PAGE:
Assessing seasonal dynamics of Guillain-Barré syndrome with search engine query data
Background and objective
In previous studies, data deriving from Google Trends showed promising correlation with disease incidence trends assessed with public health control systems. The aim of this work is to use search engine query data to investigate seasonal dynamics in Guillain-Barré syndrome (GBS) in the USA.
Average Google monthly search volumes for GBS from 2008 to 2017 were analysed for the USA overall and on regional base with generalized estimating equation models. Association with monthly historical temperature variations was tested.
Monthly search volume for GBS displayed the greatest positive anomaly for October, clustering with September and November. Region-wide analysis confirmed this pattern and showed secondary spring (Feb/Apr) subpeaks in Pacific and Midwest. Association of GBS search volume with month-to-month temperature variations showed J-shaped relationship, with the highest peak occurring in months with greatest temperature falls, and subpeak in months with sharpest temperature rises.
This study represents the first approach in investigating digital epidemiology of GBS and establishing possible links with traditional epidemiology. Cold season GBS peak has been observed by some traditional studies; hypothetical pathogenic relationship with infectious antecedents is supported from finding GBS peaks clustering with greatest temperature change. Further studies are needed to compare these findings to traditional public health approaches.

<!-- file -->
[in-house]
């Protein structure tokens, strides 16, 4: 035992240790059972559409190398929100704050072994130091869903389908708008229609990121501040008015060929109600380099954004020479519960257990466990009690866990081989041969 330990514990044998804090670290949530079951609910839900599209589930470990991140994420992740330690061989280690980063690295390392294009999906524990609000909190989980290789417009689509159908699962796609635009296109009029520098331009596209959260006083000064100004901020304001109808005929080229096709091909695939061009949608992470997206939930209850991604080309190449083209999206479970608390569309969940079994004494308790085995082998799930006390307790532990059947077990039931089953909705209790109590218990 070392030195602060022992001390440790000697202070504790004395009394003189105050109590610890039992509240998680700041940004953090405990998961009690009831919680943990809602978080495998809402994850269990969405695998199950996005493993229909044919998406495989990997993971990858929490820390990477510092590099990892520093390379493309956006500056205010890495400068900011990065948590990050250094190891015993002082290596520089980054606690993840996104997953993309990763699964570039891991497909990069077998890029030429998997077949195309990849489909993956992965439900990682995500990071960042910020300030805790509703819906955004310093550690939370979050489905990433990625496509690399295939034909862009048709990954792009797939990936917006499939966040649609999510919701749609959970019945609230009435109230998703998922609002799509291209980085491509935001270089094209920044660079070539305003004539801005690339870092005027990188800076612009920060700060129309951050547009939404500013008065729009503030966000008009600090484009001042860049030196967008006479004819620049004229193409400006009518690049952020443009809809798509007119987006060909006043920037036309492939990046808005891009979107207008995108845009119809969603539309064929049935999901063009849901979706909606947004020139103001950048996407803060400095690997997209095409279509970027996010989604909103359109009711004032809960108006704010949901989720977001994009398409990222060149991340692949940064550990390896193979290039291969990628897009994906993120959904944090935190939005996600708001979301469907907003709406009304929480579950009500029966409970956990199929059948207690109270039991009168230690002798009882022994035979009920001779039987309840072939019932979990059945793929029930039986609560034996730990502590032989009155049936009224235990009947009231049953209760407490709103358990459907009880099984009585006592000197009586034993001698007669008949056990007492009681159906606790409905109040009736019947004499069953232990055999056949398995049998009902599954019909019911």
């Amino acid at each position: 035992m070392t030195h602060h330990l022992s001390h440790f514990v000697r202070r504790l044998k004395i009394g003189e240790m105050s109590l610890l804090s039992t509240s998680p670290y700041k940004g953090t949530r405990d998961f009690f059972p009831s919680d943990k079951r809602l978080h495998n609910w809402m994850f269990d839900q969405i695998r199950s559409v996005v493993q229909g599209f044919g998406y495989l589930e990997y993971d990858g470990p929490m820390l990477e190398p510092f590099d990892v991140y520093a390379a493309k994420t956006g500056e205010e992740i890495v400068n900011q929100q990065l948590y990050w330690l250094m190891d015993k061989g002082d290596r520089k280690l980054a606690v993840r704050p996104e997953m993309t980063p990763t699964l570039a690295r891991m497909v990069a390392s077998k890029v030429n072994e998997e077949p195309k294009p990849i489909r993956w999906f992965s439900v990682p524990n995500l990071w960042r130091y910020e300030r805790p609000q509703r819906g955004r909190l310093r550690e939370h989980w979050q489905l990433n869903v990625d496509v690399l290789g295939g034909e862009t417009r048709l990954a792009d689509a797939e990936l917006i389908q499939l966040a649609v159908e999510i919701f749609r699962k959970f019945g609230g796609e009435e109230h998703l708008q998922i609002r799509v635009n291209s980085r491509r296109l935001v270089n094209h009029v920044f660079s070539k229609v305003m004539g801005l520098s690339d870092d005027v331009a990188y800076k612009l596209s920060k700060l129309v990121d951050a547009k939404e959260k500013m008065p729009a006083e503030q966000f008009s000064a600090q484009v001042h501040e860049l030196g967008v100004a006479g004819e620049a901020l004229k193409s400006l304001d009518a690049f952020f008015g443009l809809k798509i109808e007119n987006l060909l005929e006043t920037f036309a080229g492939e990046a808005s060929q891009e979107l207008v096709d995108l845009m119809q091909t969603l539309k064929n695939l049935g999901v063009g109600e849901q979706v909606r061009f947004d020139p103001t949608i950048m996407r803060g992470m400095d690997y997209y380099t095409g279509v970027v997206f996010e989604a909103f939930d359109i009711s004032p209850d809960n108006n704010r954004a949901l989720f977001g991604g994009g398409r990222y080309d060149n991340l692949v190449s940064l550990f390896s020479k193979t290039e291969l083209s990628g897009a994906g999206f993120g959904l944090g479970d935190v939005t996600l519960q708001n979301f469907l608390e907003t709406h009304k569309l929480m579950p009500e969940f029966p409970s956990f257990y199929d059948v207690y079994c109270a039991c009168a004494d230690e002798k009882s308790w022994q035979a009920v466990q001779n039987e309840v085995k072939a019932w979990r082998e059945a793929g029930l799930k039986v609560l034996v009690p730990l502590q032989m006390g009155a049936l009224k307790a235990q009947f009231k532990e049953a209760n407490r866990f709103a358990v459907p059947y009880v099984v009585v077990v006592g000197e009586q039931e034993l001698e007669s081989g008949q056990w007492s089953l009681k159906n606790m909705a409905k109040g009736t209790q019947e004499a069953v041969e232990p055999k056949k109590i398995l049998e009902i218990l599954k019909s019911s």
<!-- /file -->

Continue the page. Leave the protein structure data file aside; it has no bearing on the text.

KeywordsGuillain-Barré syndrome Digital epidemiology Search-engine data Google Trends Epidemiology Seasonality
A.G. and M.V. equally contributed to the conception and design of the study; acquisition, analysis and interpretation of data; and drafting of the article. G.D.C. contributed to the conception and design of the study. F.C., G.C., V.M. and R.F. contributed to the analysis and interpretation of data. All authors contributed to the critical revision of the article.
Compliance with ethical standards
Conflict of interest
The authors declare that they have no conflict of interest.
- 3.Alshekhlee A, Hussain Z, Sultan B, Katirji B (2008) Guillain-Barré syndrome: incidence and mortality rates in US hospitals. Neurology 70(18):1608–1613. https://doi.org/10.1212/01.wnl.0000310983.38724.d4 CrossRefGoogle Scholar
- 6.Kwong JC, Vasa PP, Campitelli MA, Hawken S, Wilson K, Rosella LC, Stukel TA, Crowcroft NS, McGeer AJ, Zinman L, Deeks SL (2013) Risk of Guillain-Barré syndrome after seasonal influenza vaccination and influenza health-care encounters: a self-controlled study. Lancet Infect Dis 13(9):769–776. https://doi.org/10.1016/S1473-3099(13)70104-X CrossRefGoogle Scholar
- 14.Olson DR, Konty KJ, Paladini M, Viboud C, Simonsen L (2013) Reassessing Google Flu Trends data for detection of seasonal and pandemic influenza: a comparative epidemiological study at three geographic scales. PLoS Comput Biol 9(10):e1003256. Published online 2013 Oct 17. https://doi.org/10.1371/journal.pcbi.1003256 CrossRefGoogle Scholar